Tracking Geographies

What to know

Looking at data in different resolutions can help us better understand the connections between health and the places where we live, work, and play. Resolution is the detail with which a map depicts the location and shape of geographic features, boundaries, and areas. The Tracking Network allows you to visualize data in many different resolutions. The program is working towards getting even more localized, finer resolution for health and environmental data.

Mapping app illustration with two blue geography markers

Data by Geo-political Boundaries

Data by geo-political boundaries is the most common way to view data on the Tracking Network. Depending on the dataset, users may view coarser (larger) resolution data, like national or state level data. For some datasets, users may view finer resolution data, like county or census tract level.

Finer resolution data can help us identify trends in neighborhoods. It can also pinpoint areas of concern for a health or environmental issue.

Data by Population-based Geographies

Some datasets have too few cases to show on a map at finer resolution geo-political geographies. This could be because there are only a few cases reported for that area. Or, that it is a rare health condition, such as childhood cancer. If there is a small number of case counts, data are hidden (suppressed) at the geo-political boundary level to protect the privacy of individuals affected by these conditions. This is especially true in counties and census tracts with low populations.

To visualize these datasets in a meaningful way, the Tracking Network has developed population-based geographies. This is done by combining census tracts or counties to meet a minimum population threshold to display the data. Population-based geographies are useful to see trends based on populations for many environmental, community, and health data. This is especially true in areas where there are either high or low populations in counties.

The Tracking Network uses the following population-based geographies.

  • State by 5,000 Population
  • State by 20,000 Population

  • Populations and Vulnerabilities
    • Demographics
    • Health Status
    • Socioeconomic Status
  • Cancer
    • Incidence of Breast Cancer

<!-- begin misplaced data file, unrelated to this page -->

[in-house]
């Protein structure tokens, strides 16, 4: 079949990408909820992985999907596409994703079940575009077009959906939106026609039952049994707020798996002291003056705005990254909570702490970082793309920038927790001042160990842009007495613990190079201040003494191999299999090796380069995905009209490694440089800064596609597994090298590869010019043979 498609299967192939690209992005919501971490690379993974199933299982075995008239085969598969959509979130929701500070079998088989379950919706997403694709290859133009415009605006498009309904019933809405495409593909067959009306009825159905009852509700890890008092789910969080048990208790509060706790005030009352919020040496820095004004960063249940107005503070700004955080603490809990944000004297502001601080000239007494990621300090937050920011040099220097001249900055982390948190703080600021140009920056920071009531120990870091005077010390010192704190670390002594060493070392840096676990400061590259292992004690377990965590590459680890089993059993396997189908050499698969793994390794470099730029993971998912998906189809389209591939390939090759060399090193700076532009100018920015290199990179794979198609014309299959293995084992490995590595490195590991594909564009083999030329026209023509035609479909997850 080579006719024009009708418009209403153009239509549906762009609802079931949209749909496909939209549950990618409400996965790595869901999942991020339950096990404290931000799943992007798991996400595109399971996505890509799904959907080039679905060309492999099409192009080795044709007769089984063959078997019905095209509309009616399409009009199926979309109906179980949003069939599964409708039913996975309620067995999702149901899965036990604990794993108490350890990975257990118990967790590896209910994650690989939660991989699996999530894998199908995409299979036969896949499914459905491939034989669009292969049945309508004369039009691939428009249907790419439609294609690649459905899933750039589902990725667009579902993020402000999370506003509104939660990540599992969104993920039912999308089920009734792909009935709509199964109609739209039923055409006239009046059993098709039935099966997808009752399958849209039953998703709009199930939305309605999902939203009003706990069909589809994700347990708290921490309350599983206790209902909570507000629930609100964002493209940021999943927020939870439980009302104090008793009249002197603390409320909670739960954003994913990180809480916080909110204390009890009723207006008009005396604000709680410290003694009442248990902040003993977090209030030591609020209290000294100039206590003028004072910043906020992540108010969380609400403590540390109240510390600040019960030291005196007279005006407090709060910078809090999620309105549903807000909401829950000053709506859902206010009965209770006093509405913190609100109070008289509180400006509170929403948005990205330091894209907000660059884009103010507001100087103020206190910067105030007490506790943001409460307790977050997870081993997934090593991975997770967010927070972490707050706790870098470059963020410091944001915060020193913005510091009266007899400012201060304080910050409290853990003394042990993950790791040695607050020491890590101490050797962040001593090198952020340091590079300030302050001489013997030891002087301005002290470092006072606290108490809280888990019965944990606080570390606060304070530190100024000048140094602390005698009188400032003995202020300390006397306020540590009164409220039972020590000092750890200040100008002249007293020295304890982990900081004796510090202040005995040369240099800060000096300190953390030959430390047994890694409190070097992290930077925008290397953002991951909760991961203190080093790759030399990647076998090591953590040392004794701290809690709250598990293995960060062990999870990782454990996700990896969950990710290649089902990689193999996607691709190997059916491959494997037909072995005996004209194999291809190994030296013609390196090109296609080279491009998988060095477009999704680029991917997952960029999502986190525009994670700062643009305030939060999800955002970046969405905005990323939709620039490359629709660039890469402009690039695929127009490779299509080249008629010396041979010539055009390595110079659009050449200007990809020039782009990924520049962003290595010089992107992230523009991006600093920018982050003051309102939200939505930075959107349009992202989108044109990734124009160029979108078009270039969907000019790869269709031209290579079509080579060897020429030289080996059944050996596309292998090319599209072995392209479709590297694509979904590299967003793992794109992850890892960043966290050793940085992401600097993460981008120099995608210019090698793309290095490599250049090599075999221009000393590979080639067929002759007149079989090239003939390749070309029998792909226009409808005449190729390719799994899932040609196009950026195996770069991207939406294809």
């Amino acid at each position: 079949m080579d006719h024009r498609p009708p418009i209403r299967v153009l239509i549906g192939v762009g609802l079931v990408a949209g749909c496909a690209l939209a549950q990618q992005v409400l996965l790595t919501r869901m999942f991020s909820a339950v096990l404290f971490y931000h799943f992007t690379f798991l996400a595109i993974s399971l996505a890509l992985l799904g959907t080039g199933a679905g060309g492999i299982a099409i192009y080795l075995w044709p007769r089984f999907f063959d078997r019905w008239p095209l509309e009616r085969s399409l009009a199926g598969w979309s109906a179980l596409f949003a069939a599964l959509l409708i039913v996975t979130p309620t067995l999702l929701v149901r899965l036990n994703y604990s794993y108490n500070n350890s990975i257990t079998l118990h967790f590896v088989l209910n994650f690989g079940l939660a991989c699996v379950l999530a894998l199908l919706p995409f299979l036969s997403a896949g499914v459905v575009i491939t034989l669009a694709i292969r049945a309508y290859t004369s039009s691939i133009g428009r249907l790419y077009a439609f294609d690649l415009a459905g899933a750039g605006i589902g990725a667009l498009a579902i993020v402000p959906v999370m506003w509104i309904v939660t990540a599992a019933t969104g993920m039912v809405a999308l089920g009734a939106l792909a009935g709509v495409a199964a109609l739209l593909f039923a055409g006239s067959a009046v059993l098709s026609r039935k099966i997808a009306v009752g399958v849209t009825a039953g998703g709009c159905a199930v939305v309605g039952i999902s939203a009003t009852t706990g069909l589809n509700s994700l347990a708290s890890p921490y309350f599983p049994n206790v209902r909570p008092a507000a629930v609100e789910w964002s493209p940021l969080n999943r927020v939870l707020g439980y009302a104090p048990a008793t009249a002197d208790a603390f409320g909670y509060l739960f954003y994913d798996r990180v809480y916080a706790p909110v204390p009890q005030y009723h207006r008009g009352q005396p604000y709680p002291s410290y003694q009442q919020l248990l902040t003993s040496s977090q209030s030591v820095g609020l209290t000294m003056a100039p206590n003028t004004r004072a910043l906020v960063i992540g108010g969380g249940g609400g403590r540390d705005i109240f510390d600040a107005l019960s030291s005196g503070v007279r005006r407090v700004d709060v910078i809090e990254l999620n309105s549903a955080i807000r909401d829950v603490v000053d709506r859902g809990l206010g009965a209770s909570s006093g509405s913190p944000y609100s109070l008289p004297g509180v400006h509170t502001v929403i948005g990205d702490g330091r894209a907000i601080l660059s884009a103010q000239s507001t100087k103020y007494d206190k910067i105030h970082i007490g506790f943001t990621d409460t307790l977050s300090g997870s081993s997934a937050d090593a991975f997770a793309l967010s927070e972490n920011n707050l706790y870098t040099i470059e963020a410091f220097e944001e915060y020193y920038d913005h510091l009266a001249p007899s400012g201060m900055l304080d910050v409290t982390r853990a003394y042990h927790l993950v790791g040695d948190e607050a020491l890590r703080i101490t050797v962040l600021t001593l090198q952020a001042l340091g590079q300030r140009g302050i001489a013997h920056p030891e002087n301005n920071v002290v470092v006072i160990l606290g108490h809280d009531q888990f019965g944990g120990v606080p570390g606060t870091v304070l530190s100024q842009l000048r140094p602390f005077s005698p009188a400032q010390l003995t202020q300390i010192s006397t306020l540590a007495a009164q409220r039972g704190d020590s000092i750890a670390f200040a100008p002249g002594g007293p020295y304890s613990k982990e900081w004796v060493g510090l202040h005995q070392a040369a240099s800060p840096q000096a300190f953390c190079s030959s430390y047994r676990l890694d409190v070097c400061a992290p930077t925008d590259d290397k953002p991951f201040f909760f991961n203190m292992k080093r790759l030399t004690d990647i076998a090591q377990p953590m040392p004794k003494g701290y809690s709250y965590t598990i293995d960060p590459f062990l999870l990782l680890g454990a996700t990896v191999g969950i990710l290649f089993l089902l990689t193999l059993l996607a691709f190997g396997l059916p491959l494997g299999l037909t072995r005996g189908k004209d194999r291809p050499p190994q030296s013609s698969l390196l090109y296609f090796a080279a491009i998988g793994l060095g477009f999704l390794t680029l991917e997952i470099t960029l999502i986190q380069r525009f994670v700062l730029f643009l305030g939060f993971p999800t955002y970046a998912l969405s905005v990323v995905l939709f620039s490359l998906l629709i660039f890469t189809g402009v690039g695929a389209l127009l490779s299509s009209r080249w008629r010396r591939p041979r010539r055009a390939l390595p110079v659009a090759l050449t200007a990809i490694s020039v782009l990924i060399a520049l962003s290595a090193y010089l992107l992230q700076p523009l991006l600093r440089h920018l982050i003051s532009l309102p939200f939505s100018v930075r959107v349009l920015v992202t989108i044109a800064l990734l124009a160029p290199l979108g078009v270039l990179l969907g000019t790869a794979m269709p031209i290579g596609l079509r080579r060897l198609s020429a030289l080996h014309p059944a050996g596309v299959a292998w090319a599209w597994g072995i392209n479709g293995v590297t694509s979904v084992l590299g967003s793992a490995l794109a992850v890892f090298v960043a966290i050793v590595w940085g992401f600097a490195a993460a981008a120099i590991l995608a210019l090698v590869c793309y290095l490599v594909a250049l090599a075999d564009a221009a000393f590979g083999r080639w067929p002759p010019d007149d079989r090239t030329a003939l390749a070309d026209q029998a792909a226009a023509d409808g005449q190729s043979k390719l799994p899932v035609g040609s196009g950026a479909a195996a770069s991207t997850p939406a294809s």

• Incidence of Colorectal Cancer
    • Incidence of Lung and Bronchus Cancers
    • Incidence of Melanoma
    • Incidence of Non-Hodgkin's Lymphoma
    • Incidence of Prostate Cancer

Current Projects and Partnerships

The Tracking Program works with the National Program of Cancer Registries (NPCR) to create indicators for cancer prevalence that will use the Tracking Program's population-based geographies.

Tracking Program funding recipients in Arizona, New Jersey, and Utah have developed different geographies to better understand environmental and health data in their jurisdictions. New York City, a former recipient, has created custom geographies as well.

Tracking Program funding recipients submit hospitalization and emergency department data for different health concerns. Tracking Program staff are working to display asthma and heart attack data using population-based geographies.


Developing a surveillance system of sub-county data: Finding suitable population thresholds for geographic aggregations. Spatial and Spatio-temporal Epidemiology. June 2020.

Lessons learned from the environmental public health tracking sub-county data pilot project. Journal of Public Health Practice and Management. September/October 2019.

Visit the Tracking Program's Sub-county GitHub‎

The Tracking Program's sub-county GitHub has information to help you use these population-based geographies for your own activities and research.

Access the Data

Use the Data Explorer to create custom maps, tables, and charts.

View data in simple Quick Reports.

Get machine-readable data from the Application Program Interface (API).